entire team including anaesthesiologist, ENT
    surgeon, emergency physician

15
Airway managementcontd
  • problems with blind endotracheal intubation
  • -further injury, complete obstruction
  • -upper airway examination difficult
  • -false passage
  • -covert partial to a complete tear
  • -burns edema interferes with DL
  • Complications lethal, difficult to reverse

16
Airway managementcontd
  • Desjardins et al, Ryder trauma centre

  • Resuscitation 2001
  • Awake fiberoptic
  • Rapid sequence fiberoptic
  • Rapid sequence induction
  • Awake orotracheal intubation

17
Airway managementcontd
  • Method determined by
  • - urgency of situation
  • - patient cooperation
  • - type of injury
  • - significant bleed

18
Airway managementcontd
  • Awake fiberoptic safest, considered in all awake
    and cooperative patients
  • Awake, no severe distress few minutes available
  • Full endoscopy cart
  • Topical anaesthesia lidocaine spray
  • Advance FOB till carina any evidence of injury
    pass ETT under vision beyond defect

19
Airway managementcontd
  • Thermal injuries intra oral, laryngeal, tracheal
    assessment
  • Edema interferes with DL ?role of FOB

20
Airway managementcontd
  • Combative patient rapid sequence FOB
  • Who do not appear difficult to intubate
  • Rapid sequence induction, in line immobilization
    ? standard laryngoscopy ? insert FOB beyond
    larynx to rapidly evaluate for injury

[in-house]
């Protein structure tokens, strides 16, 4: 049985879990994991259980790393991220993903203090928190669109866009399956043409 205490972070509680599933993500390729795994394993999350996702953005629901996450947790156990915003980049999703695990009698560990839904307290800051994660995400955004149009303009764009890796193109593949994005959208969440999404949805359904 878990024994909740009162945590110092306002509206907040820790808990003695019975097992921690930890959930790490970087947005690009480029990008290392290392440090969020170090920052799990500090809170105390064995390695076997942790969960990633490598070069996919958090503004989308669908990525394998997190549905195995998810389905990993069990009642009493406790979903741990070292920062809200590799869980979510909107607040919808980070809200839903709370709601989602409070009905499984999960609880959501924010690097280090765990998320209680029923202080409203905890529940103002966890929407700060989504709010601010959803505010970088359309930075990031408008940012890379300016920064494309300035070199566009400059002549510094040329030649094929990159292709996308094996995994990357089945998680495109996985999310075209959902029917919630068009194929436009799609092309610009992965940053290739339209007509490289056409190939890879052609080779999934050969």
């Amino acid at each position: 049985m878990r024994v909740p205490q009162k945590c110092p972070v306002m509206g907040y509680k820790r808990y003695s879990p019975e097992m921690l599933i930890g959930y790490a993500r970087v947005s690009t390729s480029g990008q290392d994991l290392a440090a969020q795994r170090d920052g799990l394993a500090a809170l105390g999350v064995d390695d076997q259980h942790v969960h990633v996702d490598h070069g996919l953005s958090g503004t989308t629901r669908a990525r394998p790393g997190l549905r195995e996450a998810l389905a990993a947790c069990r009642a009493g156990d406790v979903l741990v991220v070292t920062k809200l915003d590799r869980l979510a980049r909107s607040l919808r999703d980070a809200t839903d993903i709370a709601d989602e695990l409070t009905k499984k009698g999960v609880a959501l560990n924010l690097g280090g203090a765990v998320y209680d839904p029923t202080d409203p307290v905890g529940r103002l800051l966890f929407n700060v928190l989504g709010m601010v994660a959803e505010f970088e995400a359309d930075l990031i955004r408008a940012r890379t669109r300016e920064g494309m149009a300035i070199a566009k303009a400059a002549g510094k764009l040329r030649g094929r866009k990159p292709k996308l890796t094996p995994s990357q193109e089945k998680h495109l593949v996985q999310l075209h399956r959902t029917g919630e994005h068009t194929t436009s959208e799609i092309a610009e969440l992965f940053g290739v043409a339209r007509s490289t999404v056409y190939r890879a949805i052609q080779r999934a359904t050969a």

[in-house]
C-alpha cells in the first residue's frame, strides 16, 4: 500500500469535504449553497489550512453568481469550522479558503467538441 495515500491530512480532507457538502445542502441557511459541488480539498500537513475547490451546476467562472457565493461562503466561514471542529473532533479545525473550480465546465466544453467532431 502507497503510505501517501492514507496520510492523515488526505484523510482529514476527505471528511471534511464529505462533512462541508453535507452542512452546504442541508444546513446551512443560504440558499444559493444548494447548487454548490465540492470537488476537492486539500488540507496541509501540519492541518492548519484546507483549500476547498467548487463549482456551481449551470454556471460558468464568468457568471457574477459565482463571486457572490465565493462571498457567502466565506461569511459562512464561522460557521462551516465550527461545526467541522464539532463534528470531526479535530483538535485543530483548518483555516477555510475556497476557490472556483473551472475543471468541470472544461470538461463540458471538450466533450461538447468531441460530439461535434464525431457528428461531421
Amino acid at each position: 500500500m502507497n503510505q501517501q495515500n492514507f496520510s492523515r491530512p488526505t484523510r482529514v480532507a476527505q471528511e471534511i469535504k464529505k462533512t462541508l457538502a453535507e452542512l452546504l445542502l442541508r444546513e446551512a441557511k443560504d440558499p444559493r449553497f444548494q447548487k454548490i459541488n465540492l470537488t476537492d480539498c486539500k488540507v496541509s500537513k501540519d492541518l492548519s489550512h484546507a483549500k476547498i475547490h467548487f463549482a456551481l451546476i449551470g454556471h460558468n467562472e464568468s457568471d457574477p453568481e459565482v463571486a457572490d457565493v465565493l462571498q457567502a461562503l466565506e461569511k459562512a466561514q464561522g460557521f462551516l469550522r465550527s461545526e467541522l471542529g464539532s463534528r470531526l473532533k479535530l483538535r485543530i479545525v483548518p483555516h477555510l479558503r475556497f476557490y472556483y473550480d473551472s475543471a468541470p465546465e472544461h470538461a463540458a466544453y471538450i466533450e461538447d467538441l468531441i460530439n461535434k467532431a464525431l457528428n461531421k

21
Airway managementcontd
  • Four individuals
  • Practice in normal patients prior in routine OT
    before using this in emergency room

22
Rapid sequence fiberoptic
23
Airway managementcontd
  • Awake orotracheal expeditious approach for
    immediate control
  • Moribund or apneic patient
  • Massive upper airway bleed

24
Airway managementcontd
  • Standard RSI previous normal anatomy
  • minimal injury
  • high risk of bleeding
    if coughing or straining occurs
  • Last choice amongst the following inability to
    visualize airway before insertion of ETT

25
Airway managementcontd
  • Whenever endotracheal intubation planned
  • In an operating room setup
  • Monitored environment
  • Surgeon ready for tracheostomy
  • Restrict multiple attempts
  • Identify trachea and cricothyroid membrane

26
Airway managementcontd
  • no obvious resp distress, Patient stable, no
    signs/ symptoms of LTT
  • Close monitoring of the patient
  • When planned for work up e.g. CT scan-
    accompanied by anaesthesiologist, airway cart and
    monitoring facilities.

27
Pediatric airway
  • Relatively uncommon
  • Larynx higher in neck
  • Fewer motor vehicle accidents
  • Fewer interpersonal conflicts

28
Pediatric trauma..contd
  • Anatomical features
  • Glottic aperture
  • Subglottic diameter
  • Loose laryngeal mucosa

29
Pediatric trauma..contd
  • Management
  • Small children may not tolerate awake procedures
  • Consider inhalational anaesthesia
  • Rigid bronchoscopy can proceed to either ETT or
    tracheostomy

30
summary
  • Laryngotracheal injuries are life threatening
  • Symptoms can be subtle abrasions, minor
    contusions
  • Awake intubation is a consideration
  • Cricothyroidotomy/ tracheostomy are life saving
  • Periodic assessment is mandatory w/f
    subcutaneous emphysema

31
Thank you
www.anaesthesia.co.in anaesthesia.co.in_at_gmail.c
om